My grandmother used to say to never talk about religion at the dinner table. Religious issues are too divisive, she said. Many people share these sentiments, and they phrase these ideas in terms of privacy. Indeed, our faith is very personal and private. Even a popular tattoo reads, ‘Only God can judge me.’ The bedrock of American freedom of religion is that no one can coerce another to follow a certain religion, or punish a person for his or her religious beliefs.
Yet one glance at the news reveals that religion is not just a personal issue. Many people make political proclamations on the basis of their faith convictions. Wars, hate crimes and discrimination occur on the basis of religion. Indeed religion can be divisive.
As an ordained minister and professor of religion, I am passionate about speaking publicly about religion. I believe that religion can heal. For over 15 years, I have worked at the intersection of speaking out against sexual violence and church communities. I also speak and write about the relationship between depression and faith. In these arenas, I have seen how religious teachings can exacerbate the pain people feel. I also know that religion can be a source of community and comfort. While I believe that sexual violence and depression are public health issues, I am also aware that they disproportionately affect women. I’m proud to be a feminist-womanist voice for faith. I’m excited about ways that I can grow as a public voice for religion through writing op-eds.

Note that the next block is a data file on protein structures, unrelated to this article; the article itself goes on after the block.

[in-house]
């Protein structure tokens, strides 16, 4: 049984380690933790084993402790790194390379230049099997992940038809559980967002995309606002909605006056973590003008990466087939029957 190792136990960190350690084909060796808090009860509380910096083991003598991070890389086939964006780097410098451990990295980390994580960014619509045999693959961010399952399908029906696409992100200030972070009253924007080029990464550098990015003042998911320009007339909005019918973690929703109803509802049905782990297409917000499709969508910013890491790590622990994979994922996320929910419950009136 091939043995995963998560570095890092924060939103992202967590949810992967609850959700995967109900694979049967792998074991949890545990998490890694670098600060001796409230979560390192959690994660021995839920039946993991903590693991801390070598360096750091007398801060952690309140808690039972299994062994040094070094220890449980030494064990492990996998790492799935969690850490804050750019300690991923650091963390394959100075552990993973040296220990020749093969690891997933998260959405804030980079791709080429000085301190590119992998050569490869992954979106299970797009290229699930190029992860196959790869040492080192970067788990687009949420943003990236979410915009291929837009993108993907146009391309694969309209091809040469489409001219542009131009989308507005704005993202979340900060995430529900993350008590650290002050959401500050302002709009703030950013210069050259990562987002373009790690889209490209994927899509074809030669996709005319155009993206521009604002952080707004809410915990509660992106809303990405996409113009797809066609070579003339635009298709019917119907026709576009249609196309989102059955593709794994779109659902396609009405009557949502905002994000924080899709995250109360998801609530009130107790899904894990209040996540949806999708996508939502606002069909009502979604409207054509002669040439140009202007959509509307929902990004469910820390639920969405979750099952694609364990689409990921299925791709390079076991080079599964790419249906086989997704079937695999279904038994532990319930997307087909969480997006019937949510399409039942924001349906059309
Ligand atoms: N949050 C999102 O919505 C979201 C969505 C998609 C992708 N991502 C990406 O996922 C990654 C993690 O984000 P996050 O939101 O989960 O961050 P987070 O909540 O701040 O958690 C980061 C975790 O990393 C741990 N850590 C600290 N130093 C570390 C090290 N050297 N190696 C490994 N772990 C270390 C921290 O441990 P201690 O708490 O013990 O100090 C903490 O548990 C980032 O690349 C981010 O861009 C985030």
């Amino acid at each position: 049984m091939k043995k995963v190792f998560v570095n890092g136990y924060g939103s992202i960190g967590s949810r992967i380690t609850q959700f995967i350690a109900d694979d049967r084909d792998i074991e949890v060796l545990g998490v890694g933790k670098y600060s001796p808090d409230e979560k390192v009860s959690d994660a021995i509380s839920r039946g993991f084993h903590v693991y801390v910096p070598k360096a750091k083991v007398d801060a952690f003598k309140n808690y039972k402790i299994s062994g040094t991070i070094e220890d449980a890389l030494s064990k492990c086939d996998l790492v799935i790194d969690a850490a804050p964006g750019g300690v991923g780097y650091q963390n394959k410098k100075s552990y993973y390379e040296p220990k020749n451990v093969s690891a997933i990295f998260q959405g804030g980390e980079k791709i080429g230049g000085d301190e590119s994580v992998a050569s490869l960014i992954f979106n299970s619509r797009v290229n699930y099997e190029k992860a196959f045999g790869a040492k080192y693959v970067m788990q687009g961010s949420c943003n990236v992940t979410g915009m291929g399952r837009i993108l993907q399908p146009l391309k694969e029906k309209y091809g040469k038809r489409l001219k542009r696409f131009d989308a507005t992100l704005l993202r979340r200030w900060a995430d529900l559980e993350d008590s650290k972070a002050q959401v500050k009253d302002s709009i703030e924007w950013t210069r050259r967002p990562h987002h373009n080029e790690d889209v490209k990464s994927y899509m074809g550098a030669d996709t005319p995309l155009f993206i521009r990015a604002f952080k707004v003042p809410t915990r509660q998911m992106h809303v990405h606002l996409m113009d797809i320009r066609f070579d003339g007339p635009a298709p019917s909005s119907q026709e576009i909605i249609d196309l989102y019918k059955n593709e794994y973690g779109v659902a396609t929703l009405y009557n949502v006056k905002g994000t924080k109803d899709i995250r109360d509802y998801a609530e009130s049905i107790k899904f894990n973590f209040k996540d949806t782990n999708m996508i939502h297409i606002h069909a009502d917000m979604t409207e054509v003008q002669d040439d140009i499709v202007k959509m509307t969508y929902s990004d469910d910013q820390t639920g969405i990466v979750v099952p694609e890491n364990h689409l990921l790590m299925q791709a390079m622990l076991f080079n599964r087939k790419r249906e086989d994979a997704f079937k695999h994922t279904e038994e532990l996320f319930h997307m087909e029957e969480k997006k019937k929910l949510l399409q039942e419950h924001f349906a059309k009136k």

Monica A. Coleman is Associate Professor of Constructive Theology and African American Religions at Claremont School of Theology. An ordained minister in the AME Church, Coleman is the author or editor of five books including “The Dinah Project: a Handbook for Congregational Response for Sexual Violence” and “Not Alone: Reflections on Faith and Depression.”